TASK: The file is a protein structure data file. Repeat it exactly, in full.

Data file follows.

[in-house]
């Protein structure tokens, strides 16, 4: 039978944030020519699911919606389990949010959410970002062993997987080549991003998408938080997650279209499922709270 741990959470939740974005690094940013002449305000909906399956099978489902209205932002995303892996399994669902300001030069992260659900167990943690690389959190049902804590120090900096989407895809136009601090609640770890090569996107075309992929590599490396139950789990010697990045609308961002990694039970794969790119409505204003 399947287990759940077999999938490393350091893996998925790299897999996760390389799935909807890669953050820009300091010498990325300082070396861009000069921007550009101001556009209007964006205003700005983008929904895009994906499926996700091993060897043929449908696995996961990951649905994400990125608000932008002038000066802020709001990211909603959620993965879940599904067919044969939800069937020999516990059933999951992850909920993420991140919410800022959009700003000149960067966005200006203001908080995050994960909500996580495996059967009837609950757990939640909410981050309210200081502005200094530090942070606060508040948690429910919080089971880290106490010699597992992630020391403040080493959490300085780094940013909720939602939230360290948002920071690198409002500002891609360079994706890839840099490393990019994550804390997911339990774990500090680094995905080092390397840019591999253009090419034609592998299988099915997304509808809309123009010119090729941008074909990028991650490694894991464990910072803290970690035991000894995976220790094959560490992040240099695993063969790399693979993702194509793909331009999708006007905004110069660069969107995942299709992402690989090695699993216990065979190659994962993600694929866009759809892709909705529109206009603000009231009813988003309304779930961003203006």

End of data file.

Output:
[in-house]
């Protein structure tokens, strides 16, 4: 039978944030020519699911919606389990949010959410970002062993997987080549991003998408938080997650279209499922709270 741990959470939740974005690094940013002449305000909906399956099978489902209205932002995303892996399994669902300001030069992260659900167990943690690389959190049902804590120090900096989407895809136009601090609640770890090569996107075309992929590599490396139950789990010697990045609308961002990694039970794969790119409505204003 399947287990759940077999999938490393350091893996998925790299897999996760390389799935909807890669953050820009300091010498990325300082070396861009000069921007550009101001556009209007964006205003700005983008929904895009994906499926996700091993060897043929449908696995996961990951649905994400990125608000932008002038000066802020709001990211909603959620993965879940599904067919044969939800069937020999516990059933999951992850909920993420991140919410800022959009700003000149960067966005200006203001908080995050994960909500996580495996059967009837609950757990939640909410981050309210200081502005200094530090942070606060508040948690429910919080089971880290106490010699597992992630020391403040080493959490300085780094940013909720939602939230360290948002920071690198409002500002891609360079994706890839840099490393990019994550804390997911339990774990500090680094995905080092390397840019591999253009090419034609592998299988099915997304509808809309123009010119090729941008074909990028991650490694894991464990910072803290970690035991000894995976220790094959560490992040240099695993063969790399693979993702194509793909331009999708006007905004110069660069969107995942299709992402690989090695699993216990065979190659994962993600694929866009759809892709909705529109206009603000009231009813988003309304779930961003203006």